The global agriculture has a high environmental impact (30 percent of global emissions). This is mainly the case due to long supply chains. Currently, the average distance traveled of agricultural products is more than 2,400 km (Urban Farming in the City of tomorrow, 2018). Using Urban Farming approaches, this can ideally be reduced to less than 10 km. This offers a new attractive option for a decarbonized food distribution. In addition to this, securing urban food and resource supply is increasingly becoming a challenge, especially in heavily populated cities with limited access to surrounding agricultural areas. Thus, food production within the urban areas offers various opportunities for cities.
There are different types of urban farms, e.g. differed by the location of the farm (such as rooftop, window, greenhouse, balcony, containor, inddor or vertical farming), differed by the method of farming (such as hydroponic, aeroponic or mistponic farming) or differed by the people cultivating the plants (such as community, instiutional, commercial or personal farms).
The following information gives a general overview, but mainly focuses on indoor and vertical farming.
The main goal of Urban Farming is to bring food production and gardening back into the urban areas. Thereby, it decreases the distances agricultural products need to travel and likewise, increases the awareness of the citizens towards food production and sustainable behavior. In addition, the solution achieves the benefits listed below. Whereas some benefits are likely to be fulfilled with a basic implementation of the solution, the fulfillment of the potential benefits depends on the functions implemented in a specific project.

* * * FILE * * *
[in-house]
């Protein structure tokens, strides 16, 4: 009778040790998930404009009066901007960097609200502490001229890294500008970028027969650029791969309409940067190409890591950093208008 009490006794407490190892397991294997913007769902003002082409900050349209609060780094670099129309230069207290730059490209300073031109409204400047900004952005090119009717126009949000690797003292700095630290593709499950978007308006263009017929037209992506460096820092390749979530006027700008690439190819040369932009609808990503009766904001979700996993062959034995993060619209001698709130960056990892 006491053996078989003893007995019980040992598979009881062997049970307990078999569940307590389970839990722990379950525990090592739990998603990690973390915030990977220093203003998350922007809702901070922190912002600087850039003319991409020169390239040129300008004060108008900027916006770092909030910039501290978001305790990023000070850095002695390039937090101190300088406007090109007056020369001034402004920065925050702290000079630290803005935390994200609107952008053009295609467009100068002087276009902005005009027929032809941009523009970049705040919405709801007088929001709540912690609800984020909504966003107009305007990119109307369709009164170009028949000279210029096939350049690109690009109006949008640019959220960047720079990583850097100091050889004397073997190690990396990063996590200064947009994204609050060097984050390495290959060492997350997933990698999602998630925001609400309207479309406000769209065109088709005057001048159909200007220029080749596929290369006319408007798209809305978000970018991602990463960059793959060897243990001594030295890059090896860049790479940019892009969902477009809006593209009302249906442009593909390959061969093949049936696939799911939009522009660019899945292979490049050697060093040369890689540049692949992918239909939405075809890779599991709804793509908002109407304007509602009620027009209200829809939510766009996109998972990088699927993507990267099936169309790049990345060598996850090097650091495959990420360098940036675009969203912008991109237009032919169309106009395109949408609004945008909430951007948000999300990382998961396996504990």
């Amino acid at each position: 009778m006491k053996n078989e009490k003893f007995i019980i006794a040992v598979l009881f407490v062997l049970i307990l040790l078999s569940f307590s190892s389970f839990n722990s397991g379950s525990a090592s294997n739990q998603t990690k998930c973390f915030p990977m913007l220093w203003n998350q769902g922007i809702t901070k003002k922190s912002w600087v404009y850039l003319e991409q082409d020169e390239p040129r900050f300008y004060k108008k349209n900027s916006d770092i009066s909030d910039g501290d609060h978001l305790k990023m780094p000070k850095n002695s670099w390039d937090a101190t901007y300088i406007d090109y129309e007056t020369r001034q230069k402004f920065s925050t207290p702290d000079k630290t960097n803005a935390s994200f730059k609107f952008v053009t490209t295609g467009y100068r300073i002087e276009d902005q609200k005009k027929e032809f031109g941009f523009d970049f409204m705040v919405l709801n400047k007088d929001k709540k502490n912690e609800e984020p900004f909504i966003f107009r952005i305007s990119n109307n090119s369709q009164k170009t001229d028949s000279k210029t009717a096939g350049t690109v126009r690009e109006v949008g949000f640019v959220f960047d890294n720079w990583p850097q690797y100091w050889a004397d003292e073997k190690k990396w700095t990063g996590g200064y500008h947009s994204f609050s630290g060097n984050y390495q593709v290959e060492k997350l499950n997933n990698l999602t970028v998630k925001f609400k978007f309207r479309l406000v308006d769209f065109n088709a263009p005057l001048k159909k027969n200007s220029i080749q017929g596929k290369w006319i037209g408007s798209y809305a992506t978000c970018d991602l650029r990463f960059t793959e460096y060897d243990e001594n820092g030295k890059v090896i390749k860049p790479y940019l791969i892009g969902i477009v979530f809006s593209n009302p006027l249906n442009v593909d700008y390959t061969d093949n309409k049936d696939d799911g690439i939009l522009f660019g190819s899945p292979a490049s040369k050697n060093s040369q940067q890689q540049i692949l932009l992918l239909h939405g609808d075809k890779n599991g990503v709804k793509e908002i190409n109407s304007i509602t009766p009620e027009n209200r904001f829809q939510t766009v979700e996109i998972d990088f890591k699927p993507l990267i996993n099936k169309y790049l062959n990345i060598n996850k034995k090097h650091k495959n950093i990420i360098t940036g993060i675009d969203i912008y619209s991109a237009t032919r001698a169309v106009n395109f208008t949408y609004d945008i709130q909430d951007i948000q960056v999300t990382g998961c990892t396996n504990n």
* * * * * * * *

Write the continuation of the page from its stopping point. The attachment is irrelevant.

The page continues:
Promoting sustainable use of land
Reducing need for travel
Reducing GHG emissions
Functions help you to understand what the products can do for you and which ones will help you achieve your goals.
Each solution has at least one mandatory function, which is needed to achieve the basic purpose of the solution, and several additional functions, which are features that can be added to provide additional benefits.
Products, that enable the user to plant in an urban environment
Products bringing the argriculutral product to the consumer
The market for urban farming is a rapidly emerging market. According to forcasts, the expected Compound Annual Growth Rate (CAGR) between 2016 and 2022 is expected to be 27 to 30 percent. In 2013 the market volume of vertical farming was $ 403 million and research analysts projected it growing to $1.97 billion by 2020 (Garden Culture Magazine, 2016).
The costs of urban farming exceed convetional farmin in the initial investment, as well as the running costs. Within a survey conducted by Fraunhofer IAO, 16 urban farms were interviewed - 46 percent of them invested more than € 5 million as capital costs. Opposingly, the survey shows that 50 percent of farms invested less than € 3,000 per m2 (25 percent less than € 100). The sources of the fiscal measures varied widly. The following graphic shows different models of investment and the share of the urban farms interviews, that used it (Urban Farming in the City of tomorrow, 2018).
Accroding to a study about business models of urban farming in Spain, Italy and Germany, there are three main types of business models currently available:
- Lowcost specialisation: one/ very few products and services that are locally missing